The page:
Man enjoying plants and AC in summer

Do Houseplants Improve Air Quality in Your Home?

The air quality in your home influences a lot—your comfort, allergies and even the odors in your indoor space. Taking care of it is important, but difficult. In fact, studies have indicated that indoor air pollution can be even higher than outdoor air pollution. Knowing that, it only makes sense that homeowners continue to search for ways to purify the air they breathe each day. One of the most common ideas is houseplants. In theory, it makes sense that a living thing producing oxygen in your home would positively impact air quality. But does it work in practice?

What’s the Real Impact of Houseplants on Air Quality?

In the 1980s, scientists at NASA reviewed the affect common houseplants had on air quality in a closed chamber. Within that closed chamber, they discovered the plants had a positive effect on air quality. In 2009, additional research was completed by the University of Georgia to look at the impact houseplants had on toxins in the air. Again, it was discovered that—in a closed setting—the plants studied reduced toxins.

While research implies plants can have a significant impact on a closed space, there’s one concern when it comes to translating that to your home. Your home is not a closed research area. So, it’s hard to say what—if any impact—houseplants have on your home’s air quality. According to Time Magazine, the air in your home changes often and depends a lot on the outdoor air quality near your home.

In addition to that challenge, the elements that plants can impact are fairly limited. According to the American Lung Association, studies have shown that plants can remove harmful gases found in homes, like formaldehyde. Sadly, gases aren’t the only pollutants in your home affecting your air quality. Particles like pet hair, dust, mold or pollen are also moving around your home—and there’s nothing plants can do about those.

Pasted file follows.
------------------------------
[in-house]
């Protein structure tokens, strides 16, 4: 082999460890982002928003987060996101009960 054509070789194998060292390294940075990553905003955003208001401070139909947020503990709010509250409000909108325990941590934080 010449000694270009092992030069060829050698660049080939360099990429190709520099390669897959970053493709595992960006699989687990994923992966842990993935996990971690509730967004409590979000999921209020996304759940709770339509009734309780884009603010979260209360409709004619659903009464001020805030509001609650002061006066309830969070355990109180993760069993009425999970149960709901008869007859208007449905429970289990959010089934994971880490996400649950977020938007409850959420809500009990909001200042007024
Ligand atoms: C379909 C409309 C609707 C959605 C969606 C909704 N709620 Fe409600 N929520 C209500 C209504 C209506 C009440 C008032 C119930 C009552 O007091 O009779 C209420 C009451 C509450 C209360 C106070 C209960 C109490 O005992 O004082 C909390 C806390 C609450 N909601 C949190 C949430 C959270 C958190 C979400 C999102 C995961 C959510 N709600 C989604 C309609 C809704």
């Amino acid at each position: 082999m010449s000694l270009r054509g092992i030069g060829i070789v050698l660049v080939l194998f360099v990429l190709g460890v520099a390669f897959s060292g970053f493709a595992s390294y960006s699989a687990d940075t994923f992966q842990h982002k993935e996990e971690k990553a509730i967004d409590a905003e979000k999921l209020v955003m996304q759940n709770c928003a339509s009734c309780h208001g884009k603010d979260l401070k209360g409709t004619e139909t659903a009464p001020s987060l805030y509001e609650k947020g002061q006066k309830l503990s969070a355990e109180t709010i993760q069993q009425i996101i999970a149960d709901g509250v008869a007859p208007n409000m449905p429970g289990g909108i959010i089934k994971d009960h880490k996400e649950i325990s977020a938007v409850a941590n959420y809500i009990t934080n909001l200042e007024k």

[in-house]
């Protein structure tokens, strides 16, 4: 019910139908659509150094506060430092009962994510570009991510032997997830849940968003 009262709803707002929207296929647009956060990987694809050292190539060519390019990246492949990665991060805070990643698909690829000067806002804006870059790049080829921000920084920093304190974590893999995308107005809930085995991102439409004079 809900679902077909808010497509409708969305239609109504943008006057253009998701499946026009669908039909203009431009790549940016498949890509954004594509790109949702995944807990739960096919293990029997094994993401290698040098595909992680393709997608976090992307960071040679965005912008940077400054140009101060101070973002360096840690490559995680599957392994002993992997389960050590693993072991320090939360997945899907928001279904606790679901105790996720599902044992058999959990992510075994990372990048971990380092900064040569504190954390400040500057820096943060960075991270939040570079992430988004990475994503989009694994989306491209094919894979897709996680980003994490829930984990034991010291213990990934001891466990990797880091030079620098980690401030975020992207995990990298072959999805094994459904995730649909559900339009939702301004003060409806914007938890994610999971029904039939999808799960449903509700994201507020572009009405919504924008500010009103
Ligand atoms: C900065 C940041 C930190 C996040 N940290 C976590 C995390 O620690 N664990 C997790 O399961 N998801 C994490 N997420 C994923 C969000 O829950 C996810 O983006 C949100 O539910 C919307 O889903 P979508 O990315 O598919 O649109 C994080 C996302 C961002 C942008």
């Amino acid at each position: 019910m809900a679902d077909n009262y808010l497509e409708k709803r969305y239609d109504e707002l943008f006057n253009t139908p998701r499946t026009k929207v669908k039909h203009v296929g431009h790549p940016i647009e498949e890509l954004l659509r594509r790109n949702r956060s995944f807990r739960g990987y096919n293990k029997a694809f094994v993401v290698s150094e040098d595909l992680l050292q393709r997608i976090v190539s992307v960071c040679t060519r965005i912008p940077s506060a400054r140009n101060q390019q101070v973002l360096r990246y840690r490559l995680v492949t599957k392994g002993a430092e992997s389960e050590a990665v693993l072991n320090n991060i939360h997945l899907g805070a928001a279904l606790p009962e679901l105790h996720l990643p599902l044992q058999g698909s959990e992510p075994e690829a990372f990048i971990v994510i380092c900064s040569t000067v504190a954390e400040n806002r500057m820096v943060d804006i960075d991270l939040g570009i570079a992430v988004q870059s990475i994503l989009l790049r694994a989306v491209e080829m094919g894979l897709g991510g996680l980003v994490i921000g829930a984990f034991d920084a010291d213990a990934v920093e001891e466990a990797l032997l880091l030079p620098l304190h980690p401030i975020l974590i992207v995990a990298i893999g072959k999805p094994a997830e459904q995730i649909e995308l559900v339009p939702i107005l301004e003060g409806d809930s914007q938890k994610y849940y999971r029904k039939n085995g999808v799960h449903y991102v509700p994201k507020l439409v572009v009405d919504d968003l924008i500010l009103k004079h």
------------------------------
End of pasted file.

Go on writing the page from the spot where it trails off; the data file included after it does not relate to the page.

Other Solutions

While houseplants likely won’t fix all the indoor air quality issues in your space, there are HVAC-centered solutions that can help.

  • Keep Your System Clean. If you want to keep pollutants from circulating around your home, begin with your HVAC system. Sustaining a clean system is one of the best ways to keep your air clean. Check your air filter regularly and change it when it appears dirty. Catching particles with your air filter is your first and best defense against poor air quality. Book annual maintenance to have a professional check out your system. In addition to regular tune-ups, they’ll make sure your system is clean.
  • Think About an Air Purifier. If you want to grab even the smallest pollutants in your space, consider an air purifier. Select models can capture allergens and bacteria as small as .01 micron. That’s one-thousandth of a millimeter. The pros at Watts Electrical & Air Conditioning can help you find a system that works for your home.
  • Try a Humidifier. The humidity in your home also contributes to your air quality. Make sure your home stays comfortable and as irritant-free as possible by holding a humidity level between 30 and 50 percent. You can pick from portable or whole home humidifiers to help.

While houseplants can’t make a significant difference in your air quality, there’s no harm in keeping them around. If you’re ready to increase the quality of the air in your home, Watts Electrical & Air Conditioning can help. Give us a call at 601-736-7362 or arrange an appointment online to get started. We’ll help you review all your options.

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